It’s appropriate that I have a review of this restaurant just now. We have just watched the Cricket World Cup semi-final and are about to settle in front of the TV to watch the final (the equivalent of the American Super-Bowl or the Football World Cup), when India will face Sri Lanka. But the food at Chinese Cricket Club restaurant is very definitely Chinese.
The restaurant is named in honour of the Chinese National Cricket Team, who played their first international match in 2009. The title also commemorates, so says the website for the restaurant, the recent translation of the Laws of Cricket into Mandarin by the Asian Cricket Council. So does that mean the Chinese played their match before they had the rules?
The Chinese Cricket Club is across the lobby of the Crowne Plaza London – The City from Refettorio, the hotel’s Italian restaurant run by head chef Alessandro and directed by Giorgio Locatelli. It’s refreshing to find more and more notable restaurants housed in hotels. The days of the assumption of a captive yet transient audience have gone. There were few over-nighting businessmen when we visited the Chinese Cricket Club, but there were a couple of tables occupied by those who were evidently regulars, and some of those were themselves Chinese.
The restaurant is calm and contemporary, 80 covers set in an L-shape. Nothing overtly Chinese apart from some calligraphy scrolls, and nothing too crickety apart from a shirt and a bat. Enough decor fixtures to provide continuity with the intriguing name, but not to make one feel that your waiter should be wearing cricket whites and pads.
Brendan Speed is the Executive Chef at The Chinese Cricket Club. No, evidently he is not Chinese himself. He is Australian and has always had a passion for authentic Chinese food. Australia is a great cricketing nation but also has a thriving Asian cuisine culture. Brendan launched and ran Zuma in Istanbul for two years and that restaurant won a raft of awards. Before that, he was Executive Chef at Movenpick Hotels and Resorts in both Istanbul and Dar Es Salaam – a well-travelled and experienced chef who is ably assisted by Guanghao Wu, a Specialist Oriental Chef with a 20-year career.
I do love the wasabi nuts at the Chinese Cricket Club. OK, so they are not traditionally Chinese but nevertheless moreish and hot, preparing our taste buds for some tingling Sichuan and Hunan spice later; and not much later as we were soon picking at a plate of dry sautéed green beans. This is a practical method of cooking such beans: the colour remains vibrant and the vegetables retain a crunch. These particular beans had agreeable chilli heat.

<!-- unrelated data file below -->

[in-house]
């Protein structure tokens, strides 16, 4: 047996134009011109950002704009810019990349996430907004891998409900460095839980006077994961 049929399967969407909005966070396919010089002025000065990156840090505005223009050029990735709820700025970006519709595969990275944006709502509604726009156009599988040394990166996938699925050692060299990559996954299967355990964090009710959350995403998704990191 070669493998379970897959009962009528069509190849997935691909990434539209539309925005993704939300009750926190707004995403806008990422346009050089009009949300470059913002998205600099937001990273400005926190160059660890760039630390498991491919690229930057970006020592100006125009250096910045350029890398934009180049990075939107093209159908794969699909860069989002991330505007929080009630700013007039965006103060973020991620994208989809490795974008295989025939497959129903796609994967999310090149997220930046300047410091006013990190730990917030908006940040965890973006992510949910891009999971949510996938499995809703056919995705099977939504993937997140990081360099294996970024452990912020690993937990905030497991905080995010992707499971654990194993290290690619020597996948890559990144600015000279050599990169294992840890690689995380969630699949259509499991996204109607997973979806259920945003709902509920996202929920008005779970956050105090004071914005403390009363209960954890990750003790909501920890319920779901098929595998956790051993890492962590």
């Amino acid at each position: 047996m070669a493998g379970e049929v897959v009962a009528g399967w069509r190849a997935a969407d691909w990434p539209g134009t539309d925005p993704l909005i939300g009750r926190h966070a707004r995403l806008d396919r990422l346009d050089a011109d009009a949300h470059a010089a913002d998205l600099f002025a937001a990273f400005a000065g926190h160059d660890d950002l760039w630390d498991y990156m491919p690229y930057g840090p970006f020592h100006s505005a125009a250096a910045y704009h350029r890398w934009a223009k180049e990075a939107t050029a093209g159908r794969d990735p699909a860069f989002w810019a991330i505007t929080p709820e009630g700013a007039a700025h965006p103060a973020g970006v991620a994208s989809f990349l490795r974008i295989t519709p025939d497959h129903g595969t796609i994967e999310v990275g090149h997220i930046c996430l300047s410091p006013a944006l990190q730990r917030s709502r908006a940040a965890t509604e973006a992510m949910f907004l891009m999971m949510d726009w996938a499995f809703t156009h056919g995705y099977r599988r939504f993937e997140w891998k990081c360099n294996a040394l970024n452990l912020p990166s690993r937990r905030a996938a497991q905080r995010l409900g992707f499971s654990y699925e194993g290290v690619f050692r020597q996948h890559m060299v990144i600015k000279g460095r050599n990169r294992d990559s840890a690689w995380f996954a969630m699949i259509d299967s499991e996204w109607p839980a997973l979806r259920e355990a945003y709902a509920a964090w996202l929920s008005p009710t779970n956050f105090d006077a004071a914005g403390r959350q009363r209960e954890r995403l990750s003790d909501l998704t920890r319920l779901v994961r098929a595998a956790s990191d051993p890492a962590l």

Soft-Shell Crab with Chilli Mayonnaise was a dish of rich decadence. However did we manage before soft-shell crab? They are popular and it’s no surprise. The version at the Chinese Cricket Club is as much about texture as taste. The mayo added gentle spice.
Singapore Cricket Club Noodles were a high-end variant of others you would probably have had. The difference here is the quality of those non-noodle ingredients. Large prawns made this simple dish into a rather luxurious plateful.
Jumbo Prawns with Ginger was visually the most spectacular of our chosen dishes. The shellfish was tender with a light glaze. These are more like small lobsters than your regular prawns, even those which sport the additional monica of ‘Jumbo.’ A subtle hint of ginger was a foil for the sweetness of the seafood.
Twice-Cooked Pork was memorable and must be a signature dish. I had expected chunks of the regular belly pork but the reality here was much more delicate. The slices of pork were thin-cut and melting, lightly spiced with rich and well-rounded flavour. I’ll not miss this on my return visit – for return there will be.
Hunan Lamb with Scallions is striking and full-bodied. Robust flavours here and just what one would expect from any recipe hailing from Hunan. This dish had a complex flavour palate and the spice was not numbing. A dish to savour with just some steamed rice.
Chilled Coconut Custard with Mango Sauce and a scattering of Lychee was the sweet finale. Creamy with tang from the mango and exotic perfume from the lychee. A suitably tropical end to one of the best Chinese meals I have had in London. The Chinese Cricket Club offers an oasis of quiet, garnished with delicious food and service that is second to none. It deserves its enviable reputation.
Mon – Fri Lunch 12:00 – 14:30
Mon – Sat Dinner 18:00 – 22:00
The Chinese Cricket Club
Crowne Plaza London – The City
19 New Bridge Street, London EC4V 6DB
Phone: 020 7438 8051
Fax: 020 7438 8080
Visit the Chinese Cricket Club here
Restaurant review by Chrissie Walker © 2018